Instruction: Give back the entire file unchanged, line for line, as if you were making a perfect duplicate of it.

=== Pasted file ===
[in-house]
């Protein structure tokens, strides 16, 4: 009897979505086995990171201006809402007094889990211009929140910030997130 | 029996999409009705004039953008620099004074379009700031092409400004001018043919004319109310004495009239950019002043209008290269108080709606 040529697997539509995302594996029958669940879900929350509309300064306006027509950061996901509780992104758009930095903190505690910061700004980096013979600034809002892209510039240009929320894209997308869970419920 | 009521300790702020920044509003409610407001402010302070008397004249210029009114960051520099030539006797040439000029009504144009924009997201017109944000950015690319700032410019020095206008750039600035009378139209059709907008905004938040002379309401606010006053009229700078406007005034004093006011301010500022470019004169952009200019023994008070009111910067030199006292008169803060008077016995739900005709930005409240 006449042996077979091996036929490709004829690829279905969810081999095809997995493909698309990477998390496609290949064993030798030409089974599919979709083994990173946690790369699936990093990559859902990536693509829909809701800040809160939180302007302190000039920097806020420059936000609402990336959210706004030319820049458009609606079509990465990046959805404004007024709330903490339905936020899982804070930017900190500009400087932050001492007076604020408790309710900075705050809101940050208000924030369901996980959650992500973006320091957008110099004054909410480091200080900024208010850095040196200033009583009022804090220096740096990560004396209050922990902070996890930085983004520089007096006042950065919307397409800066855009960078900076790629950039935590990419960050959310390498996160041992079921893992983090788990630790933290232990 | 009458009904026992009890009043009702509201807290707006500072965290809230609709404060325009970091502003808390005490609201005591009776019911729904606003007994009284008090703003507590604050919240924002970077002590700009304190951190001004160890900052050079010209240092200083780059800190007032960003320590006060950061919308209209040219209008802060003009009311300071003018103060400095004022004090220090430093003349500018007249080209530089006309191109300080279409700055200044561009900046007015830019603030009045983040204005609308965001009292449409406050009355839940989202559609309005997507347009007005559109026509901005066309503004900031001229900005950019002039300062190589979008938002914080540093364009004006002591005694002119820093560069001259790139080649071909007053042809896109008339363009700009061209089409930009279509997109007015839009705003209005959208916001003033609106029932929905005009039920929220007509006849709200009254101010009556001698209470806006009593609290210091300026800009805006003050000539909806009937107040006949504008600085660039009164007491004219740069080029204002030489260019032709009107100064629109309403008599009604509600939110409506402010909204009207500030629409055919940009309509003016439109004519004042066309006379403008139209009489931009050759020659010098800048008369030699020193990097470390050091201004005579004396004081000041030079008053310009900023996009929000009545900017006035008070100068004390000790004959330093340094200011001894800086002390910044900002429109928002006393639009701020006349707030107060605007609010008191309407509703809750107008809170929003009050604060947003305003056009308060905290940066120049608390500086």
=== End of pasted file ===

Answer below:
[in-house]
């Protein structure tokens, strides 16, 4: 009897979505086995990171201006809402007094889990211009929140910030997130 | 029996999409009705004039953008620099004074379009700031092409400004001018043919004319109310004495009239950019002043209008290269108080709606 040529697997539509995302594996029958669940879900929350509309300064306006027509950061996901509780992104758009930095903190505690910061700004980096013979600034809002892209510039240009929320894209997308869970419920 | 009521300790702020920044509003409610407001402010302070008397004249210029009114960051520099030539006797040439000029009504144009924009997201017109944000950015690319700032410019020095206008750039600035009378139209059709907008905004938040002379309401606010006053009229700078406007005034004093006011301010500022470019004169952009200019023994008070009111910067030199006292008169803060008077016995739900005709930005409240 006449042996077979091996036929490709004829690829279905969810081999095809997995493909698309990477998390496609290949064993030798030409089974599919979709083994990173946690790369699936990093990559859902990536693509829909809701800040809160939180302007302190000039920097806020420059936000609402990336959210706004030319820049458009609606079509990465990046959805404004007024709330903490339905936020899982804070930017900190500009400087932050001492007076604020408790309710900075705050809101940050208000924030369901996980959650992500973006320091957008110099004054909410480091200080900024208010850095040196200033009583009022804090220096740096990560004396209050922990902070996890930085983004520089007096006042950065919307397409800066855009960078900076790629950039935590990419960050959310390498996160041992079921893992983090788990630790933290232990 | 009458009904026992009890009043009702509201807290707006500072965290809230609709404060325009970091502003808390005490609201005591009776019911729904606003007994009284008090703003507590604050919240924002970077002590700009304190951190001004160890900052050079010209240092200083780059800190007032960003320590006060950061919308209209040219209008802060003009009311300071003018103060400095004022004090220090430093003349500018007249080209530089006309191109300080279409700055200044561009900046007015830019603030009045983040204005609308965001009292449409406050009355839940989202559609309005997507347009007005559109026509901005066309503004900031001229900005950019002039300062190589979008938002914080540093364009004006002591005694002119820093560069001259790139080649071909007053042809896109008339363009700009061209089409930009279509997109007015839009705003209005959208916001003033609106029932929905005009039920929220007509006849709200009254101010009556001698209470806006009593609290210091300026800009805006003050000539909806009937107040006949504008600085660039009164007491004219740069080029204002030489260019032709009107100064629109309403008599009604509600939110409506402010909204009207500030629409055919940009309509003016439109004519004042066309006379403008139209009489931009050759020659010098800048008369030699020193990097470390050091201004005579004396004081000041030079008053310009900023996009929000009545900017006035008070100068004390000790004959330093340094200011001894800086002390910044900002429109928002006393639009701020006349707030107060605007609010008191309407509703809750107008809170929003009050604060947003305003056009308060905290940066120049608390500086």